Beekeepers exploit Eucalyptus plantations, especially those of E. grandis, by transporting their beehives to the edges of the plantations in February and March where they form large apiaries.
Provided climate conditions are favourable, honey production in these woodlands can reach up to 50 kg/beehive. However, at the end of the flowering period, the colonies are very weakened and will undergo great losses unless they are quickly removed from the plantations.
Two factors, which may be linked, appear as probable cause of the weakening and death of the colonies. Firstly, there may be a nutritional deficit in bees due to deficiencies in Eucalyptus pollen. Pollen is a nutritional component that provides proteins, lipids, minerals and vitamins. It is ingested mainly by adult bees, especially during their first 10 days of life, to complete the chitinization of the exoskeleton, accumulate fatty acid reserves and initiate the development of the hypopharyngeal glands, whose secretion is a basic component in the diet of young larvae. Deficiencies, or low nutritional contents of pollen results in weaker, generally smaller honeybees, with a reduced capability of feeding the brood and a shorter life expectancy. The nutritional value of pollen is mainly determined by its protein contents, its concentration of essential aminoacids threonine, valine, methionine, leucine, isoleucine, phenylalanine, lysine, histidine, arginine and tryptophan, and their digestibility by bees (De Groot, 1953; Haydak, 1970; Crailsheim et al., 1992; Herbert, 1992; Keller et al., 2005). According to Kleinschmidt and Kondos (1976) pollen that is valuable for honeybees must contain at least 20% of crude protein. In this regard, Stace (1996) reported that crude protein found in pollen of different Eucalyptus species in Australia varies between 16 and 33% and the vast majority contains less than 4% of isoleucine, the minimum quantity required by honeybees (De Groot, 1953). In E. grandis plantations, honeybees are able to collect pollen from these trees in great quantities but they cannot rely upon other sources of pollen that could compensate for a possible nutrient deficiency, especially when it is well into the autumn.
The second probable cause of mortality in honeybee colonies is Nosema disease. Over decades it was believed that the only agent causing this disease was the microsporidian Nosema apis. However, recently it was found that N. ceranae, whose original host is the Asian honeybee Apis cerana (Fries et al., 1996), jumped to European honeybees a few years ago and is currently present all around the world (Higes et al., 2006; Klee et al., 2007; Huang et al., 2007; Chen et al., 2008; Higes et al., 2009; Invernizzi et al., 2009; Giersch et al., 2009; Fries, 2010). In Uruguay Invernizzi et al. (2009) only found N. ceranae in honeybees collected from different regions of the country and determined that this species was present before 1990. Both Nosema species reproduce in the epithelial cells of the honeybee's ventricle affecting its digestive functions, leading to malnutrition, physiological ageing and reduced longevity. Nosema disease also reduces the nurse bees' hypopharyngeal glands, resulting in a reduction in the production of royal jelly with the consequent deterioration in the diet of larvae. When the queen is infected, the workers often substitute it and eventually the colonies may end queenless (Bailey and Ball, 1991; Fries, 1997; Fries, 2010). The presence of N. ceranae, apparently more virulent than N. apis (Higes et al., 2007; Martín-Hernández et al., 2007; Paxton et al., 2007; Higes et al., 2008) is followed with attention as it could explain the high losses of colonies that have occurred over the last few years mainly in the northern hemisphere, although this is a very controversial assertion (Cox-Foster et al., 2007; Chen et al., 2008; Gómez Pajuelo et al., 2008; Invernizzi et al., 2009; Forsgren and Fries, 2010).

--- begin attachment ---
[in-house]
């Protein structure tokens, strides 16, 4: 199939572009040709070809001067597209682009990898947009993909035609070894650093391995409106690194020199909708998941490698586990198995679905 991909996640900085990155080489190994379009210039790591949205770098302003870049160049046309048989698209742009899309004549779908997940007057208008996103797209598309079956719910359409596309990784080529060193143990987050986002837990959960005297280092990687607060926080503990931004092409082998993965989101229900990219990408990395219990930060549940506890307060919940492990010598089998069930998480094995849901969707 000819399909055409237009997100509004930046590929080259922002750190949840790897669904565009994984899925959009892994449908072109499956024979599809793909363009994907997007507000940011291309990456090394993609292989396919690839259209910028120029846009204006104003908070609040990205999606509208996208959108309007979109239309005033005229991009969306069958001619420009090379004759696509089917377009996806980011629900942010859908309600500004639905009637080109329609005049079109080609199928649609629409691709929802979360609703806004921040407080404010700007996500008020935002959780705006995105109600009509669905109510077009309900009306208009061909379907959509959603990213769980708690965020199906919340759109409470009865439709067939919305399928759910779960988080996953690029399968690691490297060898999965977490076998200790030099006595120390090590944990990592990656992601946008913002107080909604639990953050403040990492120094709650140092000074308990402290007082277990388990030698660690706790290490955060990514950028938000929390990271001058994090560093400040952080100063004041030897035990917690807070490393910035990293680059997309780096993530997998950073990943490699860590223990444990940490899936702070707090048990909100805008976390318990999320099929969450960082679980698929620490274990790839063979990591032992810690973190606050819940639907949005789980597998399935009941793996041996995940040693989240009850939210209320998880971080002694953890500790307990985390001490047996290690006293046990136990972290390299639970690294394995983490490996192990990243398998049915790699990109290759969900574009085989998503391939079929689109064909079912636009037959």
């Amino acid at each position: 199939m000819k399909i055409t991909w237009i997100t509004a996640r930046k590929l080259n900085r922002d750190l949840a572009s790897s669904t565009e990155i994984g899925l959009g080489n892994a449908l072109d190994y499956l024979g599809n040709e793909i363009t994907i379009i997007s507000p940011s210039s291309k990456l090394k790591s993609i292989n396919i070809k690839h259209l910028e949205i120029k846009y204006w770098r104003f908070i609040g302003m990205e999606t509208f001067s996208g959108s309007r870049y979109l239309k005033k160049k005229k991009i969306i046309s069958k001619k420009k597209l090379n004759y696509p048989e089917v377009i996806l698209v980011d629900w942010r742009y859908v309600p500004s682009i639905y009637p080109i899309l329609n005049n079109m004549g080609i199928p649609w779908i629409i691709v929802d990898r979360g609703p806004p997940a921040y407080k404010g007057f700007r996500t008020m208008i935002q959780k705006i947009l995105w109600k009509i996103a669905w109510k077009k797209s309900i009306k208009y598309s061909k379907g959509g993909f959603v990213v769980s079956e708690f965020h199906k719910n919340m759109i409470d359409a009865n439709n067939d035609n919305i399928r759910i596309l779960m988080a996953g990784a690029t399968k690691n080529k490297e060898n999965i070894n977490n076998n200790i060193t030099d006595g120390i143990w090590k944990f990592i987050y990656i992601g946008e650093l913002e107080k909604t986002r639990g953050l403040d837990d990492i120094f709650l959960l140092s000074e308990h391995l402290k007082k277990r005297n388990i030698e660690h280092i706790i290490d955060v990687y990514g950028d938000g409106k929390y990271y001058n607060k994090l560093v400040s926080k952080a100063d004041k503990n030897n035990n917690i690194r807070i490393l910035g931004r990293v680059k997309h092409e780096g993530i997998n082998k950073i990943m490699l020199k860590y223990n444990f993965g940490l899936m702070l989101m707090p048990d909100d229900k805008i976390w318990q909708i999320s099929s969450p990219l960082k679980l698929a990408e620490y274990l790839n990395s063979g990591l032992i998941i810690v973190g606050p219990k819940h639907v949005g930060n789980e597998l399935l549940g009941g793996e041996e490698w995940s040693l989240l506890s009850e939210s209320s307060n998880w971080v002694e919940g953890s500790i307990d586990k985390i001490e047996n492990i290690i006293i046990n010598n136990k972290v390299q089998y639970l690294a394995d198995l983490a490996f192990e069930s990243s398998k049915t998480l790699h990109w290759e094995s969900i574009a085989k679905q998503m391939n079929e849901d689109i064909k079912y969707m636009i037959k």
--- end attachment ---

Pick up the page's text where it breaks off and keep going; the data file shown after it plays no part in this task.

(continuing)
In Uruguay, Invernizzi et al. (2011) indicate that Nosema disease is present in very high proportions among colonies established in Eucalyptus plantations. This information identifies Nosema disease as an essential factor to consider as causing population and colony loss in those colonies transported to Eucalyptus plantations.
In addition to the two factors mentioned earlier, others could be associated to the weakening of honeybee colonies, such as brood diseases or infection by the parasitic mite Varroa destructor (Bailey and Ball, 1991).
The aim of this work is to determine the availability and nutritional value of pollen during the flowering period of Eucalyptus trees, and analyzing the incidence of the different availability of pollen in the nutrition of adult honeybees, in their sanitary condition and in the production of honey.
Materials and methods
PREPARATION OF THE COLONIES PREVIOUS TO THEIR TRANSPORTATION TO THE EUCALYPTUS PLANTATION